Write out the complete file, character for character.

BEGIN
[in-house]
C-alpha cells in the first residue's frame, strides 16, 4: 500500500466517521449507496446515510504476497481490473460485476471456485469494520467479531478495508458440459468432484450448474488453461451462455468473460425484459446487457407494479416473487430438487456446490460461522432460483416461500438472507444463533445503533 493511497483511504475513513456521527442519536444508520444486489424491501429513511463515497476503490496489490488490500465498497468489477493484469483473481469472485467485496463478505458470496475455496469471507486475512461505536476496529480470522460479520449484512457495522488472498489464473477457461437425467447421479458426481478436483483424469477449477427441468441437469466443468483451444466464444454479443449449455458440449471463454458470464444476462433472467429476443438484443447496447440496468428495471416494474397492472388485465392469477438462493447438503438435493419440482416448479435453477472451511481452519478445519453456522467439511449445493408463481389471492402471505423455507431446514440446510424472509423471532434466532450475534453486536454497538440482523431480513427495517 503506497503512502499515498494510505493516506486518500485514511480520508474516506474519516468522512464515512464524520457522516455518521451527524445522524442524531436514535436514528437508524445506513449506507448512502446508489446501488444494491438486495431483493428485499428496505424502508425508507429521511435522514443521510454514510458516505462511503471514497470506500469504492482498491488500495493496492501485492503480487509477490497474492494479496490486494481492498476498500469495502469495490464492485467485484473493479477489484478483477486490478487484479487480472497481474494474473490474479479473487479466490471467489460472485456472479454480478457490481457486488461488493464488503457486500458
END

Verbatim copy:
[in-house]
C-alpha cells in the first residue's frame, strides 16, 4: 500500500466517521449507496446515510504476497481490473460485476471456485469494520467479531478495508458440459468432484450448474488453461451462455468473460425484459446487457407494479416473487430438487456446490460461522432460483416461500438472507444463533445503533 493511497483511504475513513456521527442519536444508520444486489424491501429513511463515497476503490496489490488490500465498497468489477493484469483473481469472485467485496463478505458470496475455496469471507486475512461505536476496529480470522460479520449484512457495522488472498489464473477457461437425467447421479458426481478436483483424469477449477427441468441437469466443468483451444466464444454479443449449455458440449471463454458470464444476462433472467429476443438484443447496447440496468428495471416494474397492472388485465392469477438462493447438503438435493419440482416448479435453477472451511481452519478445519453456522467439511449445493408463481389471492402471505423455507431446514440446510424472509423471532434466532450475534453486536454497538440482523431480513427495517 503506497503512502499515498494510505493516506486518500485514511480520508474516506474519516468522512464515512464524520457522516455518521451527524445522524442524531436514535436514528437508524445506513449506507448512502446508489446501488444494491438486495431483493428485499428496505424502508425508507429521511435522514443521510454514510458516505462511503471514497470506500469504492482498491488500495493496492501485492503480487509477490497474492494479496490486494481492498476498500469495502469495490464492485467485484473493479477489484478483477486490478487484479487480472497481474494474473490474479479473487479466490471467489460472485456472479454480478457490481457486488461488493464488503457486500458